Tales from Valparaiso (and beyond) No. 7

I arrived back from Santiago last week to find the following e-mail from the language school where I was expecting to start teaching:

“Estimado
In that moment you can’t work with us because the teacher native follow with us for the moment.
any change we keep in touch with you. Saludos...”

With a certain sense of liberation I opted, instead, to attend as much as I could of the “Tsonami Festival de Arte Sonoro”, the posters for which I had noticed appearing around the town the week before. This festival of Sound Art featured installations, streaming, workshops, happenings, discussions etc. The highlights, for me, were probably two visiting groups; firstly Mural, an improvising trio of two Norwegians and an Australian and Cilantro, a duo consisting of an Austrian and a Mexican. A Chilean ensemble called Ala 1RECS also mounted an inspiring event in a hilltop cemetery – a performance of Michael Pisaro's Ascending Series 3.

On the opening day of the festival, last Tuesday, I turned up for a workshop with Sebastian Jatz for a project called Seguimiento continuo de infinitos puntos. I was first to arrive (I just can't get the hang of turning up late which is the norm here – even when I try to be late I end up on time) and therefore had plenty of opportunity to get to know Sebastian, who had studied in London at the Royal Academy. This project culminated in an event on Friday in which a line of musicians, myself included, spaced about five metres apart, played one note (A = 440) continuously for forty minutes for the benefit of passers-by. On the Tuesday, once everyone had arrived, Sebastian talked it through. He asked us to introduce ourselves and explain why we were there – I answered that I was a classical violinist and that I simply didn't have anything else to do. After the session Sebastian, Lukax Santana and I went off for coffee across the other side of the Sotomayor – we had been holding the workshop in the huge cultural centre there in the square. Lukax Santana is a percussionist who lived thirty years in London. Both he and Sebastian are involved in running this festival, which has been going for five or six years now.

That evening Mural played at the DUOC Edificio Cousiño – a superb new art centre built within the facade of a splendid old building on the waterfront. Mural consists of Kim Myhr and Ingar Zach from Norway and Jim Denley from Australia. Kim and Ingar, of course, know Thomas Stronen. Kim plays acoustic guitar and two zithers, one tuned (if I remember rightly) in whole tones, the other in microtones. He uses a bow a lot, as well as various other gadgets – for example a tiny loudspeaker from an i-pod which he places on a zither to vibrate and maintain a tremolo. Ingar is the percussionist and uses, as his main work surface, a bass drum mounted flat. On this surface he moves various objects around to create various sounds – including a small electric fan, which acts as if it were a spinning coin which never settles. He also had an array of suspended gongs and much much else (what a terrible reviewer I'd be!) Jim plays bass flute and alto saxophone, on which he is able to produce an astonishing variety of effects. It was amplified but quiet – an improvisation lasting an hour and twenty minutes or so, and completely captivating. The hall was almost full. Being the opening night, the festival offered a free glass of wine afterwards. Then Ann and I wandered back to El Pimenton for a tortilla and a half jug of house red to find that they were showing a film there called Surplus – an anti-corporate-greed documentary, and the cafe was thronged. What an amazing town!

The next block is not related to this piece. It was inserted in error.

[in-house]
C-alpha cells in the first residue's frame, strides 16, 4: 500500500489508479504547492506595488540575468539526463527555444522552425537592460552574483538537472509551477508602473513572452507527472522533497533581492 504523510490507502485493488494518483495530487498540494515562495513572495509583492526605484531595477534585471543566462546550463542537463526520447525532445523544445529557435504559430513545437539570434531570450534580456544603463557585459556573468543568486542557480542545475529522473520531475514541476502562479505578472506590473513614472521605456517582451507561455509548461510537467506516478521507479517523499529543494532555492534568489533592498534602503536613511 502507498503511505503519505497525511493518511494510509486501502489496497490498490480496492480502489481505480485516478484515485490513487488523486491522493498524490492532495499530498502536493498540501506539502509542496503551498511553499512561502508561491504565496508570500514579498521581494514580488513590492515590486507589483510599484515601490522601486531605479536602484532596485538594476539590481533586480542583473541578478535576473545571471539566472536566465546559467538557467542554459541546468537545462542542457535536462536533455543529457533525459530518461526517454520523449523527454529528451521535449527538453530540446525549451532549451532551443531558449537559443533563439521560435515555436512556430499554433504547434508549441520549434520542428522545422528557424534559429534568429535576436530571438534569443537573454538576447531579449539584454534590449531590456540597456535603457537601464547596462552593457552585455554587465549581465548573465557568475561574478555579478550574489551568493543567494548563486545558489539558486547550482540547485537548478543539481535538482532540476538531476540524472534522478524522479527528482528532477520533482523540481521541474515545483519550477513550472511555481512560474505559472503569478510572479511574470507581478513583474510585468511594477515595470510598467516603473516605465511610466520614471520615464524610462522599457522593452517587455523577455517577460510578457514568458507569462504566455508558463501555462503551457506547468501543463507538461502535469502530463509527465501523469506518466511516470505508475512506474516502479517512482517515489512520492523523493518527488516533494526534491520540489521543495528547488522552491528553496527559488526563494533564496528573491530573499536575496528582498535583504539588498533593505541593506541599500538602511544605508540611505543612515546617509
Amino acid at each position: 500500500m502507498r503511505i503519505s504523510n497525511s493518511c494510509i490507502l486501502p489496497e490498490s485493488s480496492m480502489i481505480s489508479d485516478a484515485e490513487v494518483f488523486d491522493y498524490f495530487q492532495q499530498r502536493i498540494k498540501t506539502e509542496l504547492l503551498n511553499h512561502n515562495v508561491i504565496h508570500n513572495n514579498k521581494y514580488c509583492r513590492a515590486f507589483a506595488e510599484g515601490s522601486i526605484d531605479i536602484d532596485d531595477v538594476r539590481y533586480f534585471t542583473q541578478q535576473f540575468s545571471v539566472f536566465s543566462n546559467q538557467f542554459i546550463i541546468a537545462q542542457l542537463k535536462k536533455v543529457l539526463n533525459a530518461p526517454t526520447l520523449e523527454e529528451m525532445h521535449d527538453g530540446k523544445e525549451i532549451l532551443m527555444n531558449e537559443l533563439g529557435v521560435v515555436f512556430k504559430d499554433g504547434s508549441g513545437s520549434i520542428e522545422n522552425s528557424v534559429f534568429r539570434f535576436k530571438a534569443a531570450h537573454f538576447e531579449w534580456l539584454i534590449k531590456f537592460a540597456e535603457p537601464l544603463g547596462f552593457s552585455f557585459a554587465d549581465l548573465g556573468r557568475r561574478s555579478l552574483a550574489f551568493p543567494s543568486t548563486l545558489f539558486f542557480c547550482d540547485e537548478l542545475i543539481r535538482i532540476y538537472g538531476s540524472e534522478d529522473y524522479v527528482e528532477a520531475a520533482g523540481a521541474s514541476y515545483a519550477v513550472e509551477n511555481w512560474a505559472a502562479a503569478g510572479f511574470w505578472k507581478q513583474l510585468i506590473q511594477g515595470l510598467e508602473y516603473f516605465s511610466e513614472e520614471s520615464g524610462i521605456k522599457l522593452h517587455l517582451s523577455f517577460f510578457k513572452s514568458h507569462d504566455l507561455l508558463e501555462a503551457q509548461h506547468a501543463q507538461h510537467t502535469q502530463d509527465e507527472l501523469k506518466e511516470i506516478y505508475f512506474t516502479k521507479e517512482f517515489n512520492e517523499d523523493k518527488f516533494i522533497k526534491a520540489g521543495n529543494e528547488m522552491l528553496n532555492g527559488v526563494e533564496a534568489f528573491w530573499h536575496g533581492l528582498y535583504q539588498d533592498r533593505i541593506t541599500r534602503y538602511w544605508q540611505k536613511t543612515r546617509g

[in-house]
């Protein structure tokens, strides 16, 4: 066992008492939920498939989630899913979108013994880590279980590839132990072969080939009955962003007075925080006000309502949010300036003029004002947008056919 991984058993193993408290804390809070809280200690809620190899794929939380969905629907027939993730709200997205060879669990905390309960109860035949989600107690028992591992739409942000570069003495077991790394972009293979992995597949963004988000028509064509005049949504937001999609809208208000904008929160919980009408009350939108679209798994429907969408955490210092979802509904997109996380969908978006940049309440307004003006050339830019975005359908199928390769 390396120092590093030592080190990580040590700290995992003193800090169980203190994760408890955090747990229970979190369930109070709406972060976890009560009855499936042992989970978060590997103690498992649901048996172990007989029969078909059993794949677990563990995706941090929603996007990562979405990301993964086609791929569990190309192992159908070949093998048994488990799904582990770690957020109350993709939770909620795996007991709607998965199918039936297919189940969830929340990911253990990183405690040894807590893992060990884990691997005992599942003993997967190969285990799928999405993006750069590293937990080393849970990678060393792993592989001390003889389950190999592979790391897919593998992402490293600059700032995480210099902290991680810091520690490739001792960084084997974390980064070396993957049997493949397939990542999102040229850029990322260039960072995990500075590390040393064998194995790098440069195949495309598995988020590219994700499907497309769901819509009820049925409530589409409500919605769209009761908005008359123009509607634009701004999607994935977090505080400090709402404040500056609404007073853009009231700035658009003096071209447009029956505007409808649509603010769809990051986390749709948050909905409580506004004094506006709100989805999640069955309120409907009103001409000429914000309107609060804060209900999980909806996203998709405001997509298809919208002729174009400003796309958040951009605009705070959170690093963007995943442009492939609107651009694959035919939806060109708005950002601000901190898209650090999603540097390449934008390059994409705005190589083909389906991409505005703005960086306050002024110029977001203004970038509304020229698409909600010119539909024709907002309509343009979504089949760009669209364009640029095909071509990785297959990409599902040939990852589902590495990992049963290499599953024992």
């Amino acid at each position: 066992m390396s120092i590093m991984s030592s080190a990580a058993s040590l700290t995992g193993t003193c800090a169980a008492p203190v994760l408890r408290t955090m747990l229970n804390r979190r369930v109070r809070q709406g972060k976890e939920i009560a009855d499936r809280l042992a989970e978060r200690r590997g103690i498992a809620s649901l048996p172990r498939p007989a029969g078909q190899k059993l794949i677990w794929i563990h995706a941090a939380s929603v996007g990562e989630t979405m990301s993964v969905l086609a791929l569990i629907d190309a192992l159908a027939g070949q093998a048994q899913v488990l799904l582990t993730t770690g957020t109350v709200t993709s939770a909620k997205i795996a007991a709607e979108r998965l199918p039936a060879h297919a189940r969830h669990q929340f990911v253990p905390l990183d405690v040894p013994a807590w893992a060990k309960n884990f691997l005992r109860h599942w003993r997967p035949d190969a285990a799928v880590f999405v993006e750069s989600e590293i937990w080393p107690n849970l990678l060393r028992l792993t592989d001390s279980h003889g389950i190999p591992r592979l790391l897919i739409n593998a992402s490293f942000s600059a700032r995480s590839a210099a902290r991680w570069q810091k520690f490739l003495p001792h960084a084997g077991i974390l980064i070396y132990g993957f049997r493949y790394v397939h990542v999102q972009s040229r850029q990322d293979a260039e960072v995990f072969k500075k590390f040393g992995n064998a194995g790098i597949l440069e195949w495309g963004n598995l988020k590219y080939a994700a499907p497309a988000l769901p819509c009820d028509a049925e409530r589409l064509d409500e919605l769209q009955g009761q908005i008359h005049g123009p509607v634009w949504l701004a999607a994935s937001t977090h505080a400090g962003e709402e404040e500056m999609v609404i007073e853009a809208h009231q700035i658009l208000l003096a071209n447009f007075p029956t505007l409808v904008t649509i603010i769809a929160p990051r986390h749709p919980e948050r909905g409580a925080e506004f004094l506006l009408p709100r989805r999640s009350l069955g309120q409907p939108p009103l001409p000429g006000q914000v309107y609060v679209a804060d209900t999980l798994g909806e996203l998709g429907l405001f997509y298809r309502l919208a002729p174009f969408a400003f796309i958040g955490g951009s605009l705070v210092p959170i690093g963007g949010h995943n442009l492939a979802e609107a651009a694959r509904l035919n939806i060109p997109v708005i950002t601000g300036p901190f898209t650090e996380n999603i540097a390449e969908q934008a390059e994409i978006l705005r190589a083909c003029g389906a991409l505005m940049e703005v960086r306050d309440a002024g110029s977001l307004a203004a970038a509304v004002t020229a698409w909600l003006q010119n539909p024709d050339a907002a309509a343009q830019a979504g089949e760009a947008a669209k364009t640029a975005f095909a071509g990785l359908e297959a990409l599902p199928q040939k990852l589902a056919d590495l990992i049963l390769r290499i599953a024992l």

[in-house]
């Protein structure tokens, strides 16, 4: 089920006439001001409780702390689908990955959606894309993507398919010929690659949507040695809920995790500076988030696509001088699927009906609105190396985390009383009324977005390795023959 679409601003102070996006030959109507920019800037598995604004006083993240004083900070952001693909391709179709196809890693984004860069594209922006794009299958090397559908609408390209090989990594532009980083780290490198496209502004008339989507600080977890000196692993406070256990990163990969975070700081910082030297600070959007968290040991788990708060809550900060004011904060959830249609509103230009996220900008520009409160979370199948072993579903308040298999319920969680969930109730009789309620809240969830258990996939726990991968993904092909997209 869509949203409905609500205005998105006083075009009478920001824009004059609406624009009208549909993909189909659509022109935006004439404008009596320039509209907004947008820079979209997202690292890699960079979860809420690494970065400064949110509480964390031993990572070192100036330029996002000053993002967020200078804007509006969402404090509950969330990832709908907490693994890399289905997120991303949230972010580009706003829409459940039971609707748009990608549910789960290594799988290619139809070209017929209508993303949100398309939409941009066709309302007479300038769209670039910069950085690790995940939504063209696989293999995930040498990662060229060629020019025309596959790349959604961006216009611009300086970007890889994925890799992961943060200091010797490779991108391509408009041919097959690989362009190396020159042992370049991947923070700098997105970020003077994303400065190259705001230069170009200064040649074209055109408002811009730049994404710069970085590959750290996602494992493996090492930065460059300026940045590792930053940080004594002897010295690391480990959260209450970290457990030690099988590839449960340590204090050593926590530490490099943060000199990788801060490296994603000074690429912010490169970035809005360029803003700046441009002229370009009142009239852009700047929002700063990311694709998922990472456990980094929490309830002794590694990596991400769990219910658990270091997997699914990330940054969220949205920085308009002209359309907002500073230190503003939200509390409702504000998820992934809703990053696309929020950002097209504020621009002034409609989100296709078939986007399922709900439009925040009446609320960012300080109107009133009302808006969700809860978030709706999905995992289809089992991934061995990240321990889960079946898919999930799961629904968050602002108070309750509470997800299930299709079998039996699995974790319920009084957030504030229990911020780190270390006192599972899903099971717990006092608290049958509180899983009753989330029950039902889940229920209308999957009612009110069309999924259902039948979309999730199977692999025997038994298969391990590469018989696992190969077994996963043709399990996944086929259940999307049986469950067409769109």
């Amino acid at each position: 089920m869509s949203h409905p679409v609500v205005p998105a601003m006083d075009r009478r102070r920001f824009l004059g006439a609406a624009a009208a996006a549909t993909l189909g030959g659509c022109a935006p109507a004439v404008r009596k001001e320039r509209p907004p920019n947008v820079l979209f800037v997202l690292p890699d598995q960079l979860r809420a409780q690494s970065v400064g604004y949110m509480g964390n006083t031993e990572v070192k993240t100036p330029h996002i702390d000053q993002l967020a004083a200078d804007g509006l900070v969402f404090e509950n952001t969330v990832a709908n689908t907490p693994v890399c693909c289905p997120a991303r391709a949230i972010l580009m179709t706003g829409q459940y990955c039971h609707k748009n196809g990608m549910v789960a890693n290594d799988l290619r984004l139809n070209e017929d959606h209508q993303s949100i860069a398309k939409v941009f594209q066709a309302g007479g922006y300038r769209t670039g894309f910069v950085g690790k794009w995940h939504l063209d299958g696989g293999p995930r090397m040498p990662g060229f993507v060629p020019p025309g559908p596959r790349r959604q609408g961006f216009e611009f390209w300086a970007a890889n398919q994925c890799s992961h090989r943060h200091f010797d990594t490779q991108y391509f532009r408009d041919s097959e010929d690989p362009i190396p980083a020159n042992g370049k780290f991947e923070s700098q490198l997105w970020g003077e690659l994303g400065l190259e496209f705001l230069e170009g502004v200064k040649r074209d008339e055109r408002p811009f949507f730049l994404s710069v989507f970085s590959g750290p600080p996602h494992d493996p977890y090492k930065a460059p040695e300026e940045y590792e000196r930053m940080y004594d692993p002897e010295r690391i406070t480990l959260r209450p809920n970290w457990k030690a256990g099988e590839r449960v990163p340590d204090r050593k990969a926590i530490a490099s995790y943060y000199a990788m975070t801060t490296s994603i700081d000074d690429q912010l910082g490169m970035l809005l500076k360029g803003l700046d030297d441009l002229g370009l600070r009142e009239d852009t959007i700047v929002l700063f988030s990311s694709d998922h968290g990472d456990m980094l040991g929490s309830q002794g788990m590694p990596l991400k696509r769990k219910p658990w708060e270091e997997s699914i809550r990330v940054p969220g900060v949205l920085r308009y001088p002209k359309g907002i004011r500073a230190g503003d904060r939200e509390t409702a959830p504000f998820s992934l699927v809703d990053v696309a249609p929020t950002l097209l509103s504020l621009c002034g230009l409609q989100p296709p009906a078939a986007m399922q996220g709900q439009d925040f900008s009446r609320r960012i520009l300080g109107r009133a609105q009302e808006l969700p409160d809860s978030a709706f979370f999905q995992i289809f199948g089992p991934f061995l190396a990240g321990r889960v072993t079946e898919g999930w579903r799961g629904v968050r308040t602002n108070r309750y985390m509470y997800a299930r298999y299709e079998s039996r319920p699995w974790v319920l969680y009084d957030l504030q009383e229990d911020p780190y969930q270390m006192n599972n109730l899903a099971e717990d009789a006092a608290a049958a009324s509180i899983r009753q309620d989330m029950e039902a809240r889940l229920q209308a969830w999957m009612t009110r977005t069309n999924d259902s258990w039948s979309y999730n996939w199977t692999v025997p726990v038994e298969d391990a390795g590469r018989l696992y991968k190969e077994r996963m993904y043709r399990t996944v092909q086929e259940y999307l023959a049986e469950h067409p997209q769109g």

On Wednesday I started a three-day workshop with a Mexican sound artist called Manuel Rocha. This was held, as were many of the events, in a brand new centre for arts and events called the Parque Cultural Valparaiso in the old town prison up on a hill not far from where Ann and I are living. The internal walkways are still in place, though no longer giving onto cells but onto eight large workspaces with concrete floors. At the other side of the large prison square is another huge new building of concrete and glass – part of the same centre. The centre is not officially opened yet, but there was already an international photography festival happening in there, as well as our Tsonami Festival. Manuel talked about sound art – showed images, played examples. I understood maybe two thirds of what he said because of my bad Spanish, but, by writing down all the names and looking them up on-line afterwards I was able to establish a Wiki-level understanding of the subject. For Manuel the line of succession of his art starts out from John Cage, then flows through Fluxus to a host of people doing interesting things with installations, sculptures, recordings etc.